Origin of cyclone
OTHER WORDS FROM cyclonemin·i·cy·clone, nounpre·cy·clone, noun
Words nearby cyclone
CYCLONE VS. HURRICANE VS. TYPHOON
What’s the difference between a cyclone, a hurricane, and a typhoon?
Although the word cyclone is often used to refer to a big storm, it is, technically speaking, a large-scale, atmospheric wind-and-pressure system characterized by low pressure at its center and by circular wind motion. Because these generally produce clouds and precipitation, cyclones are often simply referred to as storms. When such storms form around the tropics, they are called tropical cyclones. Tropical cyclones are classified based on their strength. They may start as tropical depressions and progress to tropical storms. The most severe tropical cyclones—those with winds of 74 mph (119 k/mh) or more—are called hurricanes or typhoons. Which term is used depends on where the storm occurs.
Generally, storms that form over the Atlantic Ocean or the Gulf of Mexico are called hurricanes, while those that form over the Pacific Ocean are called typhoons. (The word hurricane is sometimes used for storms that form over the eastern or central North Pacific Ocean.)
Cyclones rotate counterclockwise in the Northern Hemisphere and clockwise in the Southern Hemisphere.
In casual use, the word cyclone is sometimes used to refer to a tornado (but it is not used this way in scientific contexts).
Here’s an example of cyclone, hurricane, and typhoon used correctly in a sentence.
Example: There have been many devastating cyclones this season, including a hurricane in the Gulf of Mexico and multiple typhoons in the Pacific.
Want to learn more? Read the full breakdown of the difference between cyclones, hurricanes, and typhoons.
Quiz yourself on cyclone vs. hurricane vs. typhoon!
Should cyclone, hurricane, or typhoon be used in the following sentence?
Meteorologists are tracking a _____ that has formed in the Atlantic Ocean with winds exceeding 100 mph.
How to use cyclone in a sentence
Very warm ocean waters, such as in the Atlantic Ocean this year, foster tropical cyclone formation.Wildfires, heat waves and hurricanes broke all kinds of records in 2020|Carolyn Gramling|December 21, 2020|Science News
That’s because the intense winds of cyclones feed on moisture and heat picked up from the warm waters, and warmer air can also hold more moisture.Once hurricanes make landfall, they’re lingering longer and staying stronger|Carolyn Gramling|November 11, 2020|Science News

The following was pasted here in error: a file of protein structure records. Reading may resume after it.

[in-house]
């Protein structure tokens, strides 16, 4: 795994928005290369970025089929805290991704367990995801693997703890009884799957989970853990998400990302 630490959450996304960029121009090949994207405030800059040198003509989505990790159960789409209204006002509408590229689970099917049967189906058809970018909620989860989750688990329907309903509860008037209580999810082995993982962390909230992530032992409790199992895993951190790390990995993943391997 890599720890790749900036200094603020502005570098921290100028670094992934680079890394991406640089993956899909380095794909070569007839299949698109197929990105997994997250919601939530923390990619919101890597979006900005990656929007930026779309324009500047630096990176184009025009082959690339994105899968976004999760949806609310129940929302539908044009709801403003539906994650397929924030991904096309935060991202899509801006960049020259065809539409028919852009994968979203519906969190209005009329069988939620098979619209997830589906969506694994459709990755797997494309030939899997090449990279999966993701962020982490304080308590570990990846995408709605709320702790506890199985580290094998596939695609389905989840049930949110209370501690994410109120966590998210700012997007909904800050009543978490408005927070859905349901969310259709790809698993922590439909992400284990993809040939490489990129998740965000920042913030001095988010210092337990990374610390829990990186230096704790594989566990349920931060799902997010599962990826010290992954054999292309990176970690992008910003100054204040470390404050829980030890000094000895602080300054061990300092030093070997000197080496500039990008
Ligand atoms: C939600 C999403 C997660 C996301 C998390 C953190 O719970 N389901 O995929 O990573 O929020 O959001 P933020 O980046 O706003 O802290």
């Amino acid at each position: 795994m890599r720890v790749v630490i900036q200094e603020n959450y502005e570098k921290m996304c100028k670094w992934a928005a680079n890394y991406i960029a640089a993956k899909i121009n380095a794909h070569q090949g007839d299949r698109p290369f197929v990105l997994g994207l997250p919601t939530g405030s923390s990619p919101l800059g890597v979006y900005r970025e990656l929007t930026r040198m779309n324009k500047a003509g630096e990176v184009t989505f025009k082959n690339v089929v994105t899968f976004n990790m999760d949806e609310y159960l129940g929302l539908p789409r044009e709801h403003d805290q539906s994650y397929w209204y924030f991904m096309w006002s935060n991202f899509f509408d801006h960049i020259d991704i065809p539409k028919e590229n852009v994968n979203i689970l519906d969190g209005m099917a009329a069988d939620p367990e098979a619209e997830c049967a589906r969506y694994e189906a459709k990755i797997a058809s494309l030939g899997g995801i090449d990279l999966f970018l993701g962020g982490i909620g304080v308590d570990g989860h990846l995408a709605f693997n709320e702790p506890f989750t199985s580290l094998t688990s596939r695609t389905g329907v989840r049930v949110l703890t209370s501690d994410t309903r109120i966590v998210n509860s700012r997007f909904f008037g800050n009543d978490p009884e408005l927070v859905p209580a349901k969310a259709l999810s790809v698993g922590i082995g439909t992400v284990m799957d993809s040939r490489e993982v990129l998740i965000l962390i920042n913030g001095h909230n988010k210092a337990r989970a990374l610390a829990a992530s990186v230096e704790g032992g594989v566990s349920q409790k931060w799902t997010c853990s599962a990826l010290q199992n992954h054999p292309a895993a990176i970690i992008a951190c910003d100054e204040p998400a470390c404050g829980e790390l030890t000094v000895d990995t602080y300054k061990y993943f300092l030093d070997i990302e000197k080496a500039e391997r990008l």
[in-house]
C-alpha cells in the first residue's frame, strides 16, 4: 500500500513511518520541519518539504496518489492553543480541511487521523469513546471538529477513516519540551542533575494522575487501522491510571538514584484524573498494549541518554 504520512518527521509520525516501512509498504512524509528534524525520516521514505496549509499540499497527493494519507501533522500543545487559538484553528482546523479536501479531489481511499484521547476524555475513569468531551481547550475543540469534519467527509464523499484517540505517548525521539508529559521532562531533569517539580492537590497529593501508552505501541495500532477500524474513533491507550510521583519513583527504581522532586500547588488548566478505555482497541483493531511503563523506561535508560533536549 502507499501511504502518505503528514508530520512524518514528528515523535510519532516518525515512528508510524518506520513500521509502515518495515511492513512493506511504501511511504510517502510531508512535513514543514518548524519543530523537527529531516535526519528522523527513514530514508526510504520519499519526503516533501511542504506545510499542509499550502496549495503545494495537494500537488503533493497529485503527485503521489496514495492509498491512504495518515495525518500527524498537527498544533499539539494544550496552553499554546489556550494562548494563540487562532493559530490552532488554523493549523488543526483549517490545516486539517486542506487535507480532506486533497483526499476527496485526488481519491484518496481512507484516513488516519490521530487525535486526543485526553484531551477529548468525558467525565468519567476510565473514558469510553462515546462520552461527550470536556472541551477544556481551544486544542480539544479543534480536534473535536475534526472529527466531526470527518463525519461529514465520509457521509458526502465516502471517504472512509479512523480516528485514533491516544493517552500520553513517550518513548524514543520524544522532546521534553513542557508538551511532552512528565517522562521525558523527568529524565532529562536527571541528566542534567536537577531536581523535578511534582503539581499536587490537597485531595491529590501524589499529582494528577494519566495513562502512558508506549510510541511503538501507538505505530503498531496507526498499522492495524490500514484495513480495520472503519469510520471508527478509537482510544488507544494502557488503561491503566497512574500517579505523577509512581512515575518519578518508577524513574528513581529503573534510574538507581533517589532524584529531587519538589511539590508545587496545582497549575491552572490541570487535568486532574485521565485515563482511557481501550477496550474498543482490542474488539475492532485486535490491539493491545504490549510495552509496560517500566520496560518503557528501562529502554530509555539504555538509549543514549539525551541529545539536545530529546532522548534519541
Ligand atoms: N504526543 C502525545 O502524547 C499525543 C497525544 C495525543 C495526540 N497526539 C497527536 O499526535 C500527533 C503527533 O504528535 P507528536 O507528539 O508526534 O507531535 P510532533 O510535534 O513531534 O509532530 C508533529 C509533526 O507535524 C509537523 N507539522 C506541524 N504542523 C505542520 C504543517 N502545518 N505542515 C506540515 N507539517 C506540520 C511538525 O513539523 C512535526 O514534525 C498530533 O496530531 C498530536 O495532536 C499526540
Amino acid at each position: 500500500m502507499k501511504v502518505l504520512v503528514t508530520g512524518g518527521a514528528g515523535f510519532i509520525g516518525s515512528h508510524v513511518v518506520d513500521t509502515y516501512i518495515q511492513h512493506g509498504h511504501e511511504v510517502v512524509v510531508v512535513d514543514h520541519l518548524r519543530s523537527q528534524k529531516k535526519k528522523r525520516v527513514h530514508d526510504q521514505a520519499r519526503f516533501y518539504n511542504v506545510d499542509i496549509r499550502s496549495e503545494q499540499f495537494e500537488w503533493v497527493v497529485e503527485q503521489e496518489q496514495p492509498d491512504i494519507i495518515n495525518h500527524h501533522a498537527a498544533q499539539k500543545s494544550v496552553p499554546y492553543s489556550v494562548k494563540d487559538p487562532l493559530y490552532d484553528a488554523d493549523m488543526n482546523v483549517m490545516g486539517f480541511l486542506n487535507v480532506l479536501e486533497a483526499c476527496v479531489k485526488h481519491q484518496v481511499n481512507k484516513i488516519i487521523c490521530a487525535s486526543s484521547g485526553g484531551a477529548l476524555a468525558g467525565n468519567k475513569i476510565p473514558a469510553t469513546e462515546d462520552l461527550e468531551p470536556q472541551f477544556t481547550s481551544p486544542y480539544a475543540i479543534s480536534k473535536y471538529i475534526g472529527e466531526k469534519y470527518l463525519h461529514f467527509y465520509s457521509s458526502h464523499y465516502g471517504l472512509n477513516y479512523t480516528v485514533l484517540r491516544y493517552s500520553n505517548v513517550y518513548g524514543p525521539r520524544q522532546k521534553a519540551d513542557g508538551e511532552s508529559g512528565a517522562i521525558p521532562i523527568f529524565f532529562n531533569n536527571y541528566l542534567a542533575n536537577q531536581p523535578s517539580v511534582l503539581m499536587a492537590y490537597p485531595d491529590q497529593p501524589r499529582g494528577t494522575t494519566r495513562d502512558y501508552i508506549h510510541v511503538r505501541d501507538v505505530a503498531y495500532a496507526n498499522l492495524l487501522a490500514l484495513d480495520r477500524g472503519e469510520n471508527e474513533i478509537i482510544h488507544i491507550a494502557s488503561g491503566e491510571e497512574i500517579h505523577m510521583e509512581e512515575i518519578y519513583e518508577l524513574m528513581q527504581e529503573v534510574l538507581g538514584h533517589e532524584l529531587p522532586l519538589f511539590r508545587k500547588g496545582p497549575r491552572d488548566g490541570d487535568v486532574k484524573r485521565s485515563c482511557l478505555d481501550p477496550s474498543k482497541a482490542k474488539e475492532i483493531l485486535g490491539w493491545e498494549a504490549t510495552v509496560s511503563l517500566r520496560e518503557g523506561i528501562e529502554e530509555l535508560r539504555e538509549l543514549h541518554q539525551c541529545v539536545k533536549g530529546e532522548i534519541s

In its annual report, India’s central bank stated that the country is witnessing more intense droughts, downward shifts in average rainfall as well as a higher frequency of cyclones.How climate change will hurt India’s already wounded economy|Prathamesh Mulye|September 8, 2020|Quartz
The strength of a tropical cyclone is defined by its wind speeds.
Even worse, rain can fall in extreme amounts, especially during hurricanes and cyclones.
Tropical cyclone Oswald has produced a blanketing of sea foam in parts of Queensland, Australia.
The courtroom itself is surrounded by high cyclone fences, braided with coiled razor wire, and watched by heavily armed guards.
On Ren, the guard, he descended like a young cyclone, with warnings for mademoiselle's safety and comfort.The Amazing Interlude|Mary Roberts Rinehart
What a cyclone there is going to be to-morrow when this piece of paper gets to work!A Connecticut Yankee in King Arthur's Court, Complete|Mark Twain (Samuel Clemens)
It is only a cyclone that seems to be able to overthrow a sound tree, and then it more commonly breaks its trunk than uproots it.
"Hope we're not in for a cyclone," says one of the men, appearing out of the smoking-room with a pipe in his mouth.Round the Wonderful World|G. E. Mitton
When Molly arrived the next morning, she flew into the house like a small and well-wrapped-up cyclone.Marjorie's Busy Days|Carolyn Wells
British Dictionary definitions for cyclone (1 of 2)
Derived forms of cyclonecyclonic (saɪˈklɒnɪk), cyclonical or cyclonal, adjectivecyclonically, adverb
Word Origin for cyclone
British Dictionary definitions for cyclone (2 of 2)
Scientific definitions for cyclone
A Closer Look
Technically, a cyclone is nothing more than a region of low pressure around which air flows in an inward spiral. In the Northern Hemisphere the air moves counterclockwise around the low-pressure center, and in the Southern Hemisphere the air travels clockwise. Meteorologists also refer to tropical cyclones, which are cyclonic low-pressure systems that develop over warm water. For a tropical cyclone to originate, a large area of ocean must have a surface temperature greater than 27 degrees Celsius (80.6 degrees Fahrenheit). Tropical cyclones are categorized based on the strength of their sustained surface winds. They may begin as a tropical depression, with winds less than 39 miles (63 kilometers) per hour. Tropical storms are identified and tracked once the winds exceed this speed. Severe tropical cyclones, with winds of 74 miles (119 kilometers) per hour or greater, are better known as hurricanes when they occur in the Atlantic Ocean and Gulf of Mexico, or as typhoons when they happen in the Pacific Ocean. Because the word cyclone broadly defines a kind of air flow, cyclones are not confined to our planet. In 1999 the Hubble Space Telescope photographed a cyclone more than 1,610 kilometers (1,000 miles) across in the northern polar regions of Mars.
Cultural definitions for cyclone
Any circular wind motion. A region of low atmospheric pressure. Also, a tropical storm.